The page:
“We can be proud of this unprecedented agreement,” said rapporteur Amel Gacquerre, the senator tasked with presenting the bill in the upper chamber.

Speaking after the vote, Olivia Grégoire, Junior Minister for Commerce, hailed the “commitment of the parliamentarians” and “the quality of this work”.

There are an estimated 150,000 influencers in France, but the actions of some of them have put influencer marketing in line with increasing criticism.

‘Influvoleurs’

Plaintiffs have launched collective actions and a scathing report has been published by the French Fraud Prevention Directorate (DGCCRF).

More surprisingly, the French rapper Booba has been on a digital crusade against those whom he nicknamed “influ-thieves” – “influvoleurs” in French – amplifying the issue through his campaigning on social media.

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From the promotion of dangerous products to accusations of fraud, there have been growing calls for the market to be regulated.

Since Wednesday, influencers Illan Castronovo and Simon Castaldi have been ordered to display a message from the DGCCRF on social media warning against some of their content.

Many influencers have a modest audience, but some celebrities with millions of followers can influence consumption behaviors, especially among young people.

“Influencers will continue to operate. The ‘influ-thieves’ will always exist but will know that the law is there to punish them”, Delaporte said.

The text “will protect consumers, especially the younger ones,” added Vojetta.

What does the law change for influencers?

The text proposes to legally define influencers as “individuals or legal entities who, for a fee, mobilise their notoriety with their audience” to promote goods and services online.

It prohibits the promotion of certain practices – such as cosmetic surgery and therapeutic abstention – and prohibits or heavily regulates the promotion of several medical devices.

It also bans the promotion of products containing nicotine.

It tackles sports betting and gambling: influencers will no longer be able to promote subscriptions to sports forecasts, and the promotion of money games will be limited to platforms that technically restrict access to minors.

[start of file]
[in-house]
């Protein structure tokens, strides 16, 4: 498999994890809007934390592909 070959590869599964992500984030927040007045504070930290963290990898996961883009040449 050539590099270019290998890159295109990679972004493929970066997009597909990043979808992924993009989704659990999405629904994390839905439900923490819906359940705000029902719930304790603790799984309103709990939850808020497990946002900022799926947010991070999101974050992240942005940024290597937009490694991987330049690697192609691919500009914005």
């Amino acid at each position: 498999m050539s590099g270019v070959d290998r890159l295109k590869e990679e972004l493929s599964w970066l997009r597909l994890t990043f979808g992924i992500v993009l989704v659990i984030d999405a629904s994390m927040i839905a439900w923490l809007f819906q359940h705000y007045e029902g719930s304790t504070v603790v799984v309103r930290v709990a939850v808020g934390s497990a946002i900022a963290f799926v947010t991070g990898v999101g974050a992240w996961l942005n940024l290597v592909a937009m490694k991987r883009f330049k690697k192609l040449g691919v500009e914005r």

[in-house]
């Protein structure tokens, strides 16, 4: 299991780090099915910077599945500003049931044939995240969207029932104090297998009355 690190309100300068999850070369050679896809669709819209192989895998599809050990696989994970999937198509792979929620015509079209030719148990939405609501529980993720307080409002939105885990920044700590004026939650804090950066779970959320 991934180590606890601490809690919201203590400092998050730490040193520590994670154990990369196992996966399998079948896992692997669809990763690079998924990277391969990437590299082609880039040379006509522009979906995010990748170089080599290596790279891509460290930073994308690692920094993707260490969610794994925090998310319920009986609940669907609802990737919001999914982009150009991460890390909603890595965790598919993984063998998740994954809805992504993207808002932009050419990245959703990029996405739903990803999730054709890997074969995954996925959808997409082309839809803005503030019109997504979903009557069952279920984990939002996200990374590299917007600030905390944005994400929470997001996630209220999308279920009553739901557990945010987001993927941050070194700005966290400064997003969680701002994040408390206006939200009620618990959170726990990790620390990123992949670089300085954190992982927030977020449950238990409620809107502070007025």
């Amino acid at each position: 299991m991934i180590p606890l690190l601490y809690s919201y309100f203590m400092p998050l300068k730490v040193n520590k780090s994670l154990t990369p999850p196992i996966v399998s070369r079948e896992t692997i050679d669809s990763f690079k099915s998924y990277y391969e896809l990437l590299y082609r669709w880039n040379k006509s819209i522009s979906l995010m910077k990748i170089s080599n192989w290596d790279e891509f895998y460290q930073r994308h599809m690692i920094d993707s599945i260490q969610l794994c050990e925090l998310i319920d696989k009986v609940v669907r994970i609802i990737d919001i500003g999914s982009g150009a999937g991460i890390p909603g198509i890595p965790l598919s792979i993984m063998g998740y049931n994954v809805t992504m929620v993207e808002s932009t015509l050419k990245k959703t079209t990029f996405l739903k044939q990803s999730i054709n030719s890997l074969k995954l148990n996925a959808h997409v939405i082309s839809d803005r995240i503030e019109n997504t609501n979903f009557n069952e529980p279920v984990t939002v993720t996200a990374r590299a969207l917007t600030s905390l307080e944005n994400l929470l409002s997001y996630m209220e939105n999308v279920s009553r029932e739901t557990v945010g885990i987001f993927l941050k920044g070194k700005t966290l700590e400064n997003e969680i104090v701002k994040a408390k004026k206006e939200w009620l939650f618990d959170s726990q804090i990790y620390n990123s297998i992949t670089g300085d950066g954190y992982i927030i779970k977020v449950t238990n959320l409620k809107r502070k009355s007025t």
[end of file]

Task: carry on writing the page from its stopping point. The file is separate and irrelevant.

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The penalties for non-compliance can go up to two years in prison and a fine of €300,000.

The law also bans staged scenes with animals whose ownership is prohibited.

Promotional images – of cosmetics, for example – must disclose whether they have been retouched or use a filter making them more attractive.

Several senators have emphasised the need to strengthen the resources of regulatory authorities in the future, including those of the DGCCRF and the Financial Markets Authority.

“There are many sheriffs and they must have the means to work properly,” Gacquerre said. This comes after the economy minister, Bruno Le Maire, warned last month that the sector “could not be the Wild West”.

Who else does it affect?

Influencers’ agents will also be regulated. A written contract will be mandatory when the amounts involved exceed a certain threshold. The text also includes measures to hold platforms accountable.

While many successful influencers operate from abroad, such as in Dubai, the text aims to require those operating from outside the European Union, Switzerland, or the European Economic Area to take out civil liability insurance within the EU.

The stated goal is to create a fund to compensate potential victims. They will also have to designate a legal representative in the EU.

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In late March, the Union of Influence Professions and Content Creators (Umicc), which recently began representing agencies in the sector, praised “commendable and essential proposals”.

However, they warned lawmakers about the risk of “discriminating or over-regulating” certain actors.

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TikTok Outlines Programming for Indigenous History Month

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TikTok Outlines Programming for Indigenous History Month

TikTok has announced a new slate of programming for National Indigenous History Month, which will see the platform highlight a range of Indigenous creators and businesses through various surfaces in the app.